Probably best known locally for its annual scarecrow festival, which returns this weekend for the first time since the pandemic, Flamstead is a pretty village with a strong sense of community.

Located between Redbourn and Markyate, on the edge of the Chilterns, Flamstead is home to around 1,300 residents, according to the 2011 Census.

Herts Advertiser: One of the scarecrow displays in a previous Flamstead Scarecrow FestivalOne of the scarecrow displays in a previous Flamstead Scarecrow Festival (Image: Archant)

The village is steeped in history. Dating from at least Saxon times, it is mentioned in the Domesday Book, and Channel 4's Time Team even discovered a Roman temple complex nearby.

While falling under Dacorum council, Flamstead comes with an AL3 postcode.


Flamstead has around 500 homes, 65 of which are listed. Of particular interest are the almshouses opposite The Three Blackbirds pub, which are dated 1669.

Being surrounded by this level of charming character homes doesn’t come cheap though.

According to Rightmove, sold prices in Flamstead over the last year were 40 per cent up on the 2018 peak of £760,000.

Properties in the village had an overall average price of £1,062,500 over the last year, although Rightmove only lists two homes actually being sold, one a detached cottage in Mill Lane for £1,350,000 and the other a four-bed, semi-detached for £775,000.

Of homes currently for sale in Flamstead, a four-bed bungalow in Pie Corner has a guide price of £850,000, while a charming Grade II-listed character cottage in the heart of the village is on the market for offers in excess of £550,000.


Herts Advertiser: St Leonard's Church in Flamstead.St Leonard's Church in Flamstead. (Image: St Leonard's Church)

In the heart of the village lies historic church St Leonard’s.

The Grade I-listed parish church has stood for 900 years, and it is possible that a Saxon chapel might previously have occupied the same site.

Originally built in Norman times, a recent £1m restoration project has saved the 12th century building for future generations.

The church's website states it "contains the most important mediaeval wall paintings in Hertfordshire outside St Albans Abbey".

Herts Advertiser: St Leonard's Church, Flamstead.St Leonard's Church, Flamstead. (Image: Archant)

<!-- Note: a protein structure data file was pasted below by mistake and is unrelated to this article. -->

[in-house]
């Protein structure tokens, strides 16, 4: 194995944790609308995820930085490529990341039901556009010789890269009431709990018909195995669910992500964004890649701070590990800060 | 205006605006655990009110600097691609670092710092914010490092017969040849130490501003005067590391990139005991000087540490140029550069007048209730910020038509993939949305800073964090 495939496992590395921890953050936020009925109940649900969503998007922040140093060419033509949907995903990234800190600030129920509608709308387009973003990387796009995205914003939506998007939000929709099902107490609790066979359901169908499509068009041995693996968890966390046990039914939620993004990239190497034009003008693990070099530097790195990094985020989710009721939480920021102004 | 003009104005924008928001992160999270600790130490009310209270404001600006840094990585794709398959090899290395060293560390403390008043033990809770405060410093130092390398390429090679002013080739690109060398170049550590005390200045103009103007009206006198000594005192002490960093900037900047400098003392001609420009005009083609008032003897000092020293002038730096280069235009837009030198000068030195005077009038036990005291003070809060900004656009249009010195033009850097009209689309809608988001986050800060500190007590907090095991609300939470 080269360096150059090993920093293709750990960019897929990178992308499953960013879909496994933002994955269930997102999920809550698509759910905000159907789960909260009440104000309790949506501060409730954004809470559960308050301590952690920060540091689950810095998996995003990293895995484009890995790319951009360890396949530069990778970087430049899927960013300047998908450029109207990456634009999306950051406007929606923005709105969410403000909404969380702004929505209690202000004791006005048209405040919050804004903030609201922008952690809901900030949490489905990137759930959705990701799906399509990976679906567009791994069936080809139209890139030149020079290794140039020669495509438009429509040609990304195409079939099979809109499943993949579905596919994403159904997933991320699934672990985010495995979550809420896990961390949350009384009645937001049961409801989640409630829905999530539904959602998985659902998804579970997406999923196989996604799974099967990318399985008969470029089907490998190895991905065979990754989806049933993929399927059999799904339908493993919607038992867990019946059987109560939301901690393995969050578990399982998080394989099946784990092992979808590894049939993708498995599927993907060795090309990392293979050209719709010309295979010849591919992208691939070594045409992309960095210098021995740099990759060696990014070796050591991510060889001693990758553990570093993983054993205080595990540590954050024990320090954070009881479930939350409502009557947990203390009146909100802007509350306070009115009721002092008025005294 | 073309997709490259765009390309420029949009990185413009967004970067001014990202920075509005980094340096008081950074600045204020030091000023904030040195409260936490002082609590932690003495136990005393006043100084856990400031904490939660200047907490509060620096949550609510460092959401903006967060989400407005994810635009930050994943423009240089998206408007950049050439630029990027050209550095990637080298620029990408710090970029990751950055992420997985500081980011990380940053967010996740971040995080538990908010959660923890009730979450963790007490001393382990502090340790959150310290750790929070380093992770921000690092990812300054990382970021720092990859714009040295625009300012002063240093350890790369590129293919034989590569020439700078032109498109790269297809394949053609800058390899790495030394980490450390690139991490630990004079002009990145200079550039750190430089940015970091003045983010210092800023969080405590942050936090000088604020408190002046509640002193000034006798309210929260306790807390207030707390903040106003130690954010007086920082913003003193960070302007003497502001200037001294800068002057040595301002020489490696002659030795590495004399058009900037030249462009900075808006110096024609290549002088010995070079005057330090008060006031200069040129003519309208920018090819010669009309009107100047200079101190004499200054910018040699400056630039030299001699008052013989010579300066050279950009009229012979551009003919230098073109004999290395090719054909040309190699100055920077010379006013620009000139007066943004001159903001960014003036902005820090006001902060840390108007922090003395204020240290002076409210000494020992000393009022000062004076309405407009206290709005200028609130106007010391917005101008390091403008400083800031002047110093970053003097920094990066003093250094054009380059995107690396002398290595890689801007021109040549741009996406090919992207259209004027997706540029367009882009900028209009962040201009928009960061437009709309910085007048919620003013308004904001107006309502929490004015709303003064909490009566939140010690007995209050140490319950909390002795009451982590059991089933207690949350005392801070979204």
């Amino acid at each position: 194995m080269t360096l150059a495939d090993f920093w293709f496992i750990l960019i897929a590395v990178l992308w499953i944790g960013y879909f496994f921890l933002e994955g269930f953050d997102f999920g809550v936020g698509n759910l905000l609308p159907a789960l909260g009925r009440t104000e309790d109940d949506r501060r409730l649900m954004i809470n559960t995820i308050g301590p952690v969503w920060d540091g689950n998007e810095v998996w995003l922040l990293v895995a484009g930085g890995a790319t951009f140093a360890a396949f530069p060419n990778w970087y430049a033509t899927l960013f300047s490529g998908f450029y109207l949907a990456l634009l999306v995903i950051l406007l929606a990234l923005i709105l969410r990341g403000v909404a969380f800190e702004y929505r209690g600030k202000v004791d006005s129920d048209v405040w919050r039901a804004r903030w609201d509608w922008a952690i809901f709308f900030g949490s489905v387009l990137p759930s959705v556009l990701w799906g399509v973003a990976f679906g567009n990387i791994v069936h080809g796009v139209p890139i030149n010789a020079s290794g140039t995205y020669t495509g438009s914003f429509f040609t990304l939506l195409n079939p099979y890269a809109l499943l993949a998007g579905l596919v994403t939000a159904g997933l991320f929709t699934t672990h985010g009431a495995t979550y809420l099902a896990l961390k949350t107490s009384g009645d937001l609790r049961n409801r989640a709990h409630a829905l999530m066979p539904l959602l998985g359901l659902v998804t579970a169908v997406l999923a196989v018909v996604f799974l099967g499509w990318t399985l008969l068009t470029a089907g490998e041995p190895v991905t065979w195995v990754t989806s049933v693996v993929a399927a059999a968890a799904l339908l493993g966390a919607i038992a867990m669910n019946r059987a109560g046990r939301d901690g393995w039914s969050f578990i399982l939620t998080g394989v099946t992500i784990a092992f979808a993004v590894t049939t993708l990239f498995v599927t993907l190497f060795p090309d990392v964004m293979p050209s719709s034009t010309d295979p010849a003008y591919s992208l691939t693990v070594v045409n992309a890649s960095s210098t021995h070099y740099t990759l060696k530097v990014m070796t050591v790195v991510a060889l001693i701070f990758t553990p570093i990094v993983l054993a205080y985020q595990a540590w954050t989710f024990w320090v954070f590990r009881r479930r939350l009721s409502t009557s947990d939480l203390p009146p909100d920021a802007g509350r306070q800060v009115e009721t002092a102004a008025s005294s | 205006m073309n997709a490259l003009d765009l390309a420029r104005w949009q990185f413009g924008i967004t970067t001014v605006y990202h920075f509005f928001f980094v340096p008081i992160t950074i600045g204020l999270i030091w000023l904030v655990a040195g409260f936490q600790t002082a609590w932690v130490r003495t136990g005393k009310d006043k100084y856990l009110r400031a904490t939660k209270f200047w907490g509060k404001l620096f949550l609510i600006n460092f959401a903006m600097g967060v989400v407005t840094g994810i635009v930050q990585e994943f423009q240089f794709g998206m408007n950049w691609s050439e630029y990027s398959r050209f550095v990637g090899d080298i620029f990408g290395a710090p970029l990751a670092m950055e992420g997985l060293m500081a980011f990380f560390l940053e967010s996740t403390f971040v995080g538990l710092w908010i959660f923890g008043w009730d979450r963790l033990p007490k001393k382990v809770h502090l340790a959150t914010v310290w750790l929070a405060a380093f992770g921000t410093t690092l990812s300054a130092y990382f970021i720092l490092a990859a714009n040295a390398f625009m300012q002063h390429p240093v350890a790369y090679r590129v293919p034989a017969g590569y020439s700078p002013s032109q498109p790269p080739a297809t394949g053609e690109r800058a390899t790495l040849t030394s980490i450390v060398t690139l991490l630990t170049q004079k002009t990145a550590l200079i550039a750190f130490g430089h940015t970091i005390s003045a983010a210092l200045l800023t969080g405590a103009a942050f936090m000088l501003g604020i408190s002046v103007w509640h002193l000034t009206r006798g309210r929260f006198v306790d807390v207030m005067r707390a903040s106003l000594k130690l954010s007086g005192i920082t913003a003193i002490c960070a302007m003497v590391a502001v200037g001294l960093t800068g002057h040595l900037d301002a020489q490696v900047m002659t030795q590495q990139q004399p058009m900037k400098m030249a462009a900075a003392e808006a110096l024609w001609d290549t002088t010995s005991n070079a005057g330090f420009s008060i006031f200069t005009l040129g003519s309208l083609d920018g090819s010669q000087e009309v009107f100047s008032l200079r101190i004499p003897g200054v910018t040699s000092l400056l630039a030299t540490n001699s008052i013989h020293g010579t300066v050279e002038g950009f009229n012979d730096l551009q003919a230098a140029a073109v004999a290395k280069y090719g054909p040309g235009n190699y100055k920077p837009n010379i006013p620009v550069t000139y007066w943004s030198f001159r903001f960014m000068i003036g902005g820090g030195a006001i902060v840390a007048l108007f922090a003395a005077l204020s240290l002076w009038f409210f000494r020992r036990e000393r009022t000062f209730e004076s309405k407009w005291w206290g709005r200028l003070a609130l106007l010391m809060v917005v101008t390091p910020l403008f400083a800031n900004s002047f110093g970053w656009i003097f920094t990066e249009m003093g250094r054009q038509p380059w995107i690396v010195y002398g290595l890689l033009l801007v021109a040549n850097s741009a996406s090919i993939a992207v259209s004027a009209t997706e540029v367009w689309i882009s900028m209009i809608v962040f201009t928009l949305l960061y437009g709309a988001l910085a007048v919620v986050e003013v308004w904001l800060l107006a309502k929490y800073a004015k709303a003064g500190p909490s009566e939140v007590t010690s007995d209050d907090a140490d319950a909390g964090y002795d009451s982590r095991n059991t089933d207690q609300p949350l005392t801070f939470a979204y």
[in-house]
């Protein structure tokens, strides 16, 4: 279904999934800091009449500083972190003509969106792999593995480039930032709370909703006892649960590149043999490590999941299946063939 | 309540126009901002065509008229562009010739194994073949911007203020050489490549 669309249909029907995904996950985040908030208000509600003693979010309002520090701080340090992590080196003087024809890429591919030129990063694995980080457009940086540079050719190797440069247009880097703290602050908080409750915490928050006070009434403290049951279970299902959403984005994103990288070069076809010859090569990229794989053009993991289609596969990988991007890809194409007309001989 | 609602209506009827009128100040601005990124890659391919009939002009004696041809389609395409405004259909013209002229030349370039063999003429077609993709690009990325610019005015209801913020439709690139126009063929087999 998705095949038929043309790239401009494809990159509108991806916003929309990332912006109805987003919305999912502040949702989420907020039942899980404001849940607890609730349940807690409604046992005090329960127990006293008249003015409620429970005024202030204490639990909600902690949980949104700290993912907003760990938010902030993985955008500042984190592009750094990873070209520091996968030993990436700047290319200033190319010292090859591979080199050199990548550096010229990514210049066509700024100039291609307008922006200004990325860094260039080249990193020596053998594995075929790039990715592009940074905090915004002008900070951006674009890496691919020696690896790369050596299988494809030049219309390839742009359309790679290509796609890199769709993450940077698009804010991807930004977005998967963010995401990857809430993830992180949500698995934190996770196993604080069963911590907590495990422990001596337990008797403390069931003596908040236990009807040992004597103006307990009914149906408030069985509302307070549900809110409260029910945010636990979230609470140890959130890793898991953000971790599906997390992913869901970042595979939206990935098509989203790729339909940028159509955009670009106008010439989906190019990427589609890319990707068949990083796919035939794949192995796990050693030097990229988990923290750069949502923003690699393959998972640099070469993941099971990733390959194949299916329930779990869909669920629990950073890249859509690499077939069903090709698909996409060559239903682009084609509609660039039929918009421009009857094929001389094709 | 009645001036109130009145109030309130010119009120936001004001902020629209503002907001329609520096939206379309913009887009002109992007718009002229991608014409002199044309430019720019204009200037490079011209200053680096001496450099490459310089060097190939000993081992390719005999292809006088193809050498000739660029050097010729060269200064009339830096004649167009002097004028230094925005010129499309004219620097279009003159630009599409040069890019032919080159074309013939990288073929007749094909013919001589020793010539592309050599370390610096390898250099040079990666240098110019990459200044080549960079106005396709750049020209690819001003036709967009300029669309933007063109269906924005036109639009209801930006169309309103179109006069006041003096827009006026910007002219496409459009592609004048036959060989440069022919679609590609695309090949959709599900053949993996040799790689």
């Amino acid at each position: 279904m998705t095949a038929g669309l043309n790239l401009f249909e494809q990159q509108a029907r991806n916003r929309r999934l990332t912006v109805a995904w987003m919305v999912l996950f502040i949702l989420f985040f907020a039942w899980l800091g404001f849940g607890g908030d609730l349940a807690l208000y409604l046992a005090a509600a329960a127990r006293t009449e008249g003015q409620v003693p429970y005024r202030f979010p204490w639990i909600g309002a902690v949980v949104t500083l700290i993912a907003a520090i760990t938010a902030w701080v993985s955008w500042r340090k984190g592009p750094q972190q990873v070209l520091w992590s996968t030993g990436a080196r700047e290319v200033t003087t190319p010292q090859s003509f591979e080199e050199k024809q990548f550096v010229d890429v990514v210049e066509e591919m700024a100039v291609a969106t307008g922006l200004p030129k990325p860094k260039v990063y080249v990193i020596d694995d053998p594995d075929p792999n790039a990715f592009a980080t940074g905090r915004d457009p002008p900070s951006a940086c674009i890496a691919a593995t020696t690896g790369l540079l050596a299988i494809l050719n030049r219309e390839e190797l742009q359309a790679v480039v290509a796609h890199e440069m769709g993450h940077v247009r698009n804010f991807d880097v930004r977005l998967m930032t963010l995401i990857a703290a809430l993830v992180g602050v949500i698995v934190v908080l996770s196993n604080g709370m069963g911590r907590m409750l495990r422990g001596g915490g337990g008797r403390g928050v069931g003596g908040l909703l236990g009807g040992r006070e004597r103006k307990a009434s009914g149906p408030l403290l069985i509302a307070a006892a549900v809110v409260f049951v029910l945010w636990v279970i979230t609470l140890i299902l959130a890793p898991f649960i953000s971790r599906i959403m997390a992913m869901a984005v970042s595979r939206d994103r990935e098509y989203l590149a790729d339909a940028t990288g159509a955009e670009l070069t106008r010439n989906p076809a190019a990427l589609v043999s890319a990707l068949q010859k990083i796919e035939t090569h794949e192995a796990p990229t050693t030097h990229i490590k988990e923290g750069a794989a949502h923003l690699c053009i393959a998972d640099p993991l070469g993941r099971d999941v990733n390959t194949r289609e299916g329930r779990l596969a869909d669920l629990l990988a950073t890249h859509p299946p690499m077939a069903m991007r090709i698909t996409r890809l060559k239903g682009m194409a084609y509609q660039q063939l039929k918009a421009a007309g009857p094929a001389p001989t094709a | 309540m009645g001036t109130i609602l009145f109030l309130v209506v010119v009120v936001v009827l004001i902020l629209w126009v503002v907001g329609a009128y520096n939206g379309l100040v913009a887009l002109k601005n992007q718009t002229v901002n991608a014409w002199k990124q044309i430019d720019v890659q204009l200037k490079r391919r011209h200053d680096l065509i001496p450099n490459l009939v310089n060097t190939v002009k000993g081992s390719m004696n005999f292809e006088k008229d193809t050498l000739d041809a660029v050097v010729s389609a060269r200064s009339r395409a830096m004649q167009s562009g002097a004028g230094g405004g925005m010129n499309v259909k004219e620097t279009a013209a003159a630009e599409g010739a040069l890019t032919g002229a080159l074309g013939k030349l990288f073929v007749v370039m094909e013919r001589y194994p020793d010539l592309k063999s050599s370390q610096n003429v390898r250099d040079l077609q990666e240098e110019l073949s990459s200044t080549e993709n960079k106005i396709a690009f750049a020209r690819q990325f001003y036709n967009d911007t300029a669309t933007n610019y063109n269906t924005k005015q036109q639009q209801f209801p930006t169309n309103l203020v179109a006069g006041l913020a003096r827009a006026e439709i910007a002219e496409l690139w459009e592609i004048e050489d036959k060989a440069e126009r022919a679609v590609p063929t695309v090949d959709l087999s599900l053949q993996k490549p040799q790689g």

The website continues: "Thanks to a very generous grant from the National Heritage Lottery Fund, St Leonard's medieval roof is now in good repair.

"More work to the fabric of the building has to be completed. However, the rare wall paintings are drying out and more detail is becoming clear."

The church is open again for visitors and for worship.

The Friends of St Leonard's (FoSL) is a charitable trust dedicated to preserving and maintaining the fabric of the church. Working alongside FoSL is the Flamstead Heritage group.

Flamstead Scarecrow Festival

Herts Advertiser: The Flamstead Scarecrow Festival 2018. Picture: DANNY LOOThe Flamstead Scarecrow Festival 2018. Picture: DANNY LOO (Image: ©2018 Danny Loo Photography - all rights reserved)

After a three-year hiatus, the popular Flamstead Scarecrow Festival is making its long-awaited return this week from Friday, August 19 to Sunday, August 21.

Organised by the Friends of St Leonard’s, villagers will compete to build the best scarecrow, with visitors welcomed back to tour the village and vote for their favourites.

First held in 2002, the event celebrates the village's community spirit while also supporting St Leonard’s Church, as well as other local charities and organisations.

Herts Advertiser: A butcher themed scarecrow display in the Flamstead Scarecrow FestivalA butcher themed scarecrow display in the Flamstead Scarecrow Festival (Image: Archant)

Entry to the festival is via a suggested donation of £4 per adult, £2 per child age three to 17, and £10 per family (2 adults and 2 children).

Tickets can be reserved in advance and more information can be found at

There you will also find festival opening times.

Herts Advertiser: The Flamstead Scarecrow Festival 2018. Picture: DANNY LOOThe Flamstead Scarecrow Festival 2018. Picture: DANNY LOO (Image: ©2018 Danny Loo Photography - all rights reserved)

Sadly, 2019’s festival had to be cancelled due to tragic events which took place in the village shortly before the event, while Covid stopped the 2020 and 2021 festivals from taking place.

In 2018, the last time the festival was held, organisers raised £23k.


For such a rural location, Flamstead has good transport links.

The M1 and London Luton Airport are close by, and the village benefits from bus routes to Luton, Dunstable, St Albans and Hemel Hempstead.

The closest train stations are in Harpenden and Luton.


Flamstead Village School in Trowley Hill Road is a half-form entry primary with a morning nursery, ranked ‘good’ by Ofsted.

There are secondary school options in Harpenden such as Katherine Warington School, Roundwood Park School, St George's School, and Sir John Lawes School.

Beechwood Park School, in nearby Markyate, is a co-educational prep day and boarding school, welcoming boys and girls aged three to 13.

Sport and leisure

There are a number of groups and societies active within the village.

Founded 1875, Flamstead Cricket Club play at their pitch in Friendless Lane.

The area is also home to three pubs – the Rose & Crown at Trowley Bottom, and The Spotted Dog and The Three Blackbirds, both in High Street.

The quaint Rose & Crown is described as "a gem of a small village pub" by CAMRA's Pub Heritage Group.